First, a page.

Although not shown for purposes of clarity, it will be readily understood by those skilled in the art that a resilient washer-like upper flange of a cosmetics wiper assembly may be positioned on lip 30 to act as a seal, with lip 30 being dimensioned accordingly. Alternatively, a washer seal may be mounted adjacent top wall 50.
Thus, it can be seen from the foregoing specification and the attached drawings that the present invention provides an effective means for providing circumferential alignment of and positive engagement between the cap assembly and the container.
The preferred embodiment described above admirably achieves the objects of the invention; however, it will be appreciated that departures can be made by those skilled in the art without departing from the spirit and scope of the invention which is limited only by the following claims.
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|GB2163732A *||Title not available|
|Citing Patent||Filing date||Publication date||Applicant||Title|
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|US4844269 *||Oct 16, 1987||Jul 4, 1989||Marthe Lucas||Packing device of an oval shape in cross-section, and comprising a cap of a same shape to be fixed in a tight manner to the packing device|
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|US7958703||Oct 7, 2009||Jun 14, 2011||Seaquist Closures Foreign, Inc.||Closure system with orientation and removal capability|
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|US8365933||Jul 13, 2007||Feb 5, 2013||Aptar Freyung Gmbh||Closure system for a container and dispensing closure|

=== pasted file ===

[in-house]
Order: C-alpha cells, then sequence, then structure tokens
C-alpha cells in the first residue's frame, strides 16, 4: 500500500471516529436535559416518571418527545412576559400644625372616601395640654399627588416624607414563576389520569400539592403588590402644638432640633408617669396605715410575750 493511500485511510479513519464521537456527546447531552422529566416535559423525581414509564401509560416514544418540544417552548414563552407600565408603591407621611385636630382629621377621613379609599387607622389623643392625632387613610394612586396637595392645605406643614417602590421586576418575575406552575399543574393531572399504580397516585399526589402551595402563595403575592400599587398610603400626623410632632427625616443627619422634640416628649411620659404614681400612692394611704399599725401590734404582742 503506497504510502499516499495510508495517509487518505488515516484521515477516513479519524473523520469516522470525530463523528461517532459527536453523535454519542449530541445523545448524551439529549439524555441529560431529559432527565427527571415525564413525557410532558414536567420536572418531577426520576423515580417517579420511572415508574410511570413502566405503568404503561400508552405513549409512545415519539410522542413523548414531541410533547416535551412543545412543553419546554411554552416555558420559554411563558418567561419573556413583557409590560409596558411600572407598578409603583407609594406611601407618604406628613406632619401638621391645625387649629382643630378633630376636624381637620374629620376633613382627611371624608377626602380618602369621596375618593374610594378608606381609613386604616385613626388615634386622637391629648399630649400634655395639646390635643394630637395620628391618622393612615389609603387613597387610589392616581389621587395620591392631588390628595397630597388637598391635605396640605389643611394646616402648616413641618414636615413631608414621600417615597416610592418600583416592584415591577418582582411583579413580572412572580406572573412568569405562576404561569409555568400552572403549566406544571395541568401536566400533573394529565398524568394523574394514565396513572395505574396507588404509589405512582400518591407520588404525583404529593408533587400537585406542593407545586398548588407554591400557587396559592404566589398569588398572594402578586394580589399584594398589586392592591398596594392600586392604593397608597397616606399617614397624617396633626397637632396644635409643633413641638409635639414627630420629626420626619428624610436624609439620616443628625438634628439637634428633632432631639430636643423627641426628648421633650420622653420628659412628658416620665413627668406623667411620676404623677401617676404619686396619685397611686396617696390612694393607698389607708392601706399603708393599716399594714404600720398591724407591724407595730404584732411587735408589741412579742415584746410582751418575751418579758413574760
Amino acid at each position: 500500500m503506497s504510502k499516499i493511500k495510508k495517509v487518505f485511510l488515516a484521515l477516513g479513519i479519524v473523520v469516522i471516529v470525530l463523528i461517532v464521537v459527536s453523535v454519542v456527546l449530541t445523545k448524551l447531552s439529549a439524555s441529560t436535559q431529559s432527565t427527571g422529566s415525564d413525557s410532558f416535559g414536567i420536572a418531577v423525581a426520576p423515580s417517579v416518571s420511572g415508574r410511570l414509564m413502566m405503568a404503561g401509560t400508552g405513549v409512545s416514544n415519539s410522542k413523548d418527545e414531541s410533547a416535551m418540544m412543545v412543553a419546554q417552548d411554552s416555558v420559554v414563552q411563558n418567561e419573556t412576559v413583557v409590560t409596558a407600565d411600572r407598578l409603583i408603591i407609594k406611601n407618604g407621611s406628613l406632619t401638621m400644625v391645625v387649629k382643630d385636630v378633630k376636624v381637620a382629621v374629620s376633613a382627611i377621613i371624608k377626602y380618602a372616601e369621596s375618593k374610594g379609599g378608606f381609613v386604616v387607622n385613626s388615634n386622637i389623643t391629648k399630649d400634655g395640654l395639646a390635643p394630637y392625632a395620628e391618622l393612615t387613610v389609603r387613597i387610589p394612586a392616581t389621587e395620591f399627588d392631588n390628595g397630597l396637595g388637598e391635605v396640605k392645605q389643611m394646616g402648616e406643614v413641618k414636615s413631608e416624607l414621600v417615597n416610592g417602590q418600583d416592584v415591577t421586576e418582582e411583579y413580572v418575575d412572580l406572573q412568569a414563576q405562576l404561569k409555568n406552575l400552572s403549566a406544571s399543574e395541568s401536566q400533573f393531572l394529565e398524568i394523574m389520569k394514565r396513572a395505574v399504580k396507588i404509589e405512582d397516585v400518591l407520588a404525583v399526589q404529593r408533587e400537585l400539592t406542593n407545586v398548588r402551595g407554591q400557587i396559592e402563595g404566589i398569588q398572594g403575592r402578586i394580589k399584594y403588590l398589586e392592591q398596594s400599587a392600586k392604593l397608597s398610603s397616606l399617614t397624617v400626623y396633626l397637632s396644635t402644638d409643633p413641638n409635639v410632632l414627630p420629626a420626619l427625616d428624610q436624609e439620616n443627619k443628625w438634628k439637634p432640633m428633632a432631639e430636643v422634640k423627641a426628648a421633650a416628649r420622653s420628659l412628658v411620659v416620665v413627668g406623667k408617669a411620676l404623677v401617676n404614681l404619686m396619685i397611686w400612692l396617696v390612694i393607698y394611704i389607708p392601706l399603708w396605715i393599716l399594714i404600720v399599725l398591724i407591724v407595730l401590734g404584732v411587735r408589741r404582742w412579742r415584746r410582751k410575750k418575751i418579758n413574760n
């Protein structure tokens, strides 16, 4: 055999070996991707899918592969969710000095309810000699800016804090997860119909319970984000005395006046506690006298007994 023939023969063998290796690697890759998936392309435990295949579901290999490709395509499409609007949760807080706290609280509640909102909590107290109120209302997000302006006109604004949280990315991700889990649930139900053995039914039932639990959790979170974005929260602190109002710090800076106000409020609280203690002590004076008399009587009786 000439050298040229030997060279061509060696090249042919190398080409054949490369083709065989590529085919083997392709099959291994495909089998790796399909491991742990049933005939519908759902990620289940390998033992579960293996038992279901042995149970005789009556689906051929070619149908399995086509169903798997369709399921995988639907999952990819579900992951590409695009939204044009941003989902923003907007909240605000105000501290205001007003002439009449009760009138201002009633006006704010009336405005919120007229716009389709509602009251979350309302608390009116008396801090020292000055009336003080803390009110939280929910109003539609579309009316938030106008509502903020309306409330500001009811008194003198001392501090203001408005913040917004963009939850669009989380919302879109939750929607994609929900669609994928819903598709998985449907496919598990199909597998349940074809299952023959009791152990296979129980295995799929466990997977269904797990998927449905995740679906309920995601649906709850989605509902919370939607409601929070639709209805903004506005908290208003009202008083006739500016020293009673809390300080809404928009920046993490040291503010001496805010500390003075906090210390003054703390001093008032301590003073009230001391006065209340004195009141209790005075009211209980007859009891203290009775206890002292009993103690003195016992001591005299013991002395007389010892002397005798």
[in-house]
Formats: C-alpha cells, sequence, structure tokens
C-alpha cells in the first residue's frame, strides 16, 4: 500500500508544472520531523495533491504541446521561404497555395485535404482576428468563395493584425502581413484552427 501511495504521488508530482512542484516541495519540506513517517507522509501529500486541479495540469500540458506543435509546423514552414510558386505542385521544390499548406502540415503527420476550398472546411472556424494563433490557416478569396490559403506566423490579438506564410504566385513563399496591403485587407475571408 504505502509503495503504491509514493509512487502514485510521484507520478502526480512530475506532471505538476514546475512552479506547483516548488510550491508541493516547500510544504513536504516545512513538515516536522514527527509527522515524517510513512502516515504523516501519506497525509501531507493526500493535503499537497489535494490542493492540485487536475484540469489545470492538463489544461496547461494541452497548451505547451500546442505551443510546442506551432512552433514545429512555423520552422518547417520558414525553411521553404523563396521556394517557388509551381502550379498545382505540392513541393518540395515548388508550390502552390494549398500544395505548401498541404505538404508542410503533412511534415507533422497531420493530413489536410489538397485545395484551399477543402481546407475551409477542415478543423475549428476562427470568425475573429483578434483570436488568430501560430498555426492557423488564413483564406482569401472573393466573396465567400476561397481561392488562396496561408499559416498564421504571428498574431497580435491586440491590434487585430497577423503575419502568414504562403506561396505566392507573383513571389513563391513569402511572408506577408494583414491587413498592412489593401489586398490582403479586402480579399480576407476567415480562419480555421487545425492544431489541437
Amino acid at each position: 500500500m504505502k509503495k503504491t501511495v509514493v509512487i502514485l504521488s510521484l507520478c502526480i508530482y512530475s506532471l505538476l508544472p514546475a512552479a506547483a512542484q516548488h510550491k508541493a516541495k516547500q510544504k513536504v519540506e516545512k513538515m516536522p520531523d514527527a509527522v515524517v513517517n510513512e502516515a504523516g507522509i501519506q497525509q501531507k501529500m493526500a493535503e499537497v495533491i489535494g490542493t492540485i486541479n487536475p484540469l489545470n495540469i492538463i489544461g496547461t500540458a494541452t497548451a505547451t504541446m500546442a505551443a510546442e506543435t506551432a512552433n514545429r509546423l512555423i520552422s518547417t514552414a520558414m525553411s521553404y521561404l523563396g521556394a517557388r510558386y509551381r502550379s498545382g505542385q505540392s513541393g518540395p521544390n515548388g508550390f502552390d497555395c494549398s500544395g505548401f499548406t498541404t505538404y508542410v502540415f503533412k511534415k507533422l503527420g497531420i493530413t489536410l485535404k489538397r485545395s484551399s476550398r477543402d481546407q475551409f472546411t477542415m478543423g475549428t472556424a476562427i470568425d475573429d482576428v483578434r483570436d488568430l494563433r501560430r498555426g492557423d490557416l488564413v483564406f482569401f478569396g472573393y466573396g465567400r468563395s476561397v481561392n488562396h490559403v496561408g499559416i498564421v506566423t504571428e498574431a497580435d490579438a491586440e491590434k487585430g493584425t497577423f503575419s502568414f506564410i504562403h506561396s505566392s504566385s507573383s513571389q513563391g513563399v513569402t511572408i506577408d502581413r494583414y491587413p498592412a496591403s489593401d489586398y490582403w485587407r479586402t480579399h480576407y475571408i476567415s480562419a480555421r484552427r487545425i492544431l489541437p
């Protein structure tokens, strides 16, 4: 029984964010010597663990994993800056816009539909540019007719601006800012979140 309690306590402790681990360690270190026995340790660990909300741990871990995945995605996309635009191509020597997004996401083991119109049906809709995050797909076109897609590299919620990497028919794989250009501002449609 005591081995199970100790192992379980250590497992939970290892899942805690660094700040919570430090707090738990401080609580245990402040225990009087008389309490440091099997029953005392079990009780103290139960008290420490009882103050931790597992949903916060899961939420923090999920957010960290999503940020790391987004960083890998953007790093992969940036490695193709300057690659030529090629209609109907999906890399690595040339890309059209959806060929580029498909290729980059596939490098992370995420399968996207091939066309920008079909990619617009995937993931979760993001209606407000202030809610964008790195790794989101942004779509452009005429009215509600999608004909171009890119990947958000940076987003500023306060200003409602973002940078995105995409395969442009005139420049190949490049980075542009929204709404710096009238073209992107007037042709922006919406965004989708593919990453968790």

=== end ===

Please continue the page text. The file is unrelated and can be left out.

|US20070284331 *||Jun 9, 2006||Dec 13, 2007||Miota Margaret M||Closure system with orientation and removal capability|
|US20100059519 *||Sep 11, 2008||Mar 11, 2010||Brian Brozell||Closure with Stopping Mechanism|
|EP1097874A1 *||Oct 23, 2000||May 9, 2001||Eastman Kodak Company||Light-tight packaging container|
|EP1097875A1 *||Oct 23, 2000||May 9, 2001||Eastman Kodak Company||Light-tight packaging container|
|U.S. Classification||215/227, 215/331, 215/330|
|Cooperative Classification||B65D41/0492, B65D41/0478|
|European Classification||B65D41/04G, B65D41/04E1|
|Feb 15, 1985||AS||Assignment|
Owner name: BRIDGEPORT METAL GOODS MAUFACTURING COMPANY, THE,
Free format text: ASSIGNMENT OF ASSIGNORS INTEREST.;ASSIGNOR:AHRENS, WARREN S.;REEL/FRAME:004371/0841
Effective date: 19850215
|Nov 29, 1988||CC||Certificate of correction|
|Oct 30, 1990||FPAY||Fee payment|
Year of fee payment: 4
|Dec 21, 1993||AS||Assignment|
Owner name: CENTURY BUSINESS CREDIT CORPORATION, NEW YORK
Free format text: SECURITY INTEREST;ASSIGNOR:BRIDGEPORT METAL GOODS MANUFACTURING COMPANY, THE;REEL/FRAME:006807/0562
Effective date: 19931216
|Apr 18, 1995||REMI||Maintenance fee reminder mailed|
|Jun 5, 1995||FPAY||Fee payment|
Year of fee payment: 8
|Jun 5, 1995||SULP||Surcharge for late payment|
|Mar 30, 1999||REMI||Maintenance fee reminder mailed|
|Sep 5, 1999||LAPS||Lapse for failure to pay maintenance fees|
|Nov 16, 1999||FP||Expired due to failure to pay maintenance fee|
Effective date: 19990908
|Mar 19, 2003||AS||Assignment|
Owner name: WELLS FARGO CREDIT, INC., NEW YORK
Free format text: ASSIGNMENT OF SECURITY TO DOCUMENT ORIGINALLY RECORDED IN REEL/FRAME 6807/0562;ASSIGNOR:CENTURY BUSINESS CREDIT CORPORATION;REEL/FRAME:013845/0556
Effective date: 20000507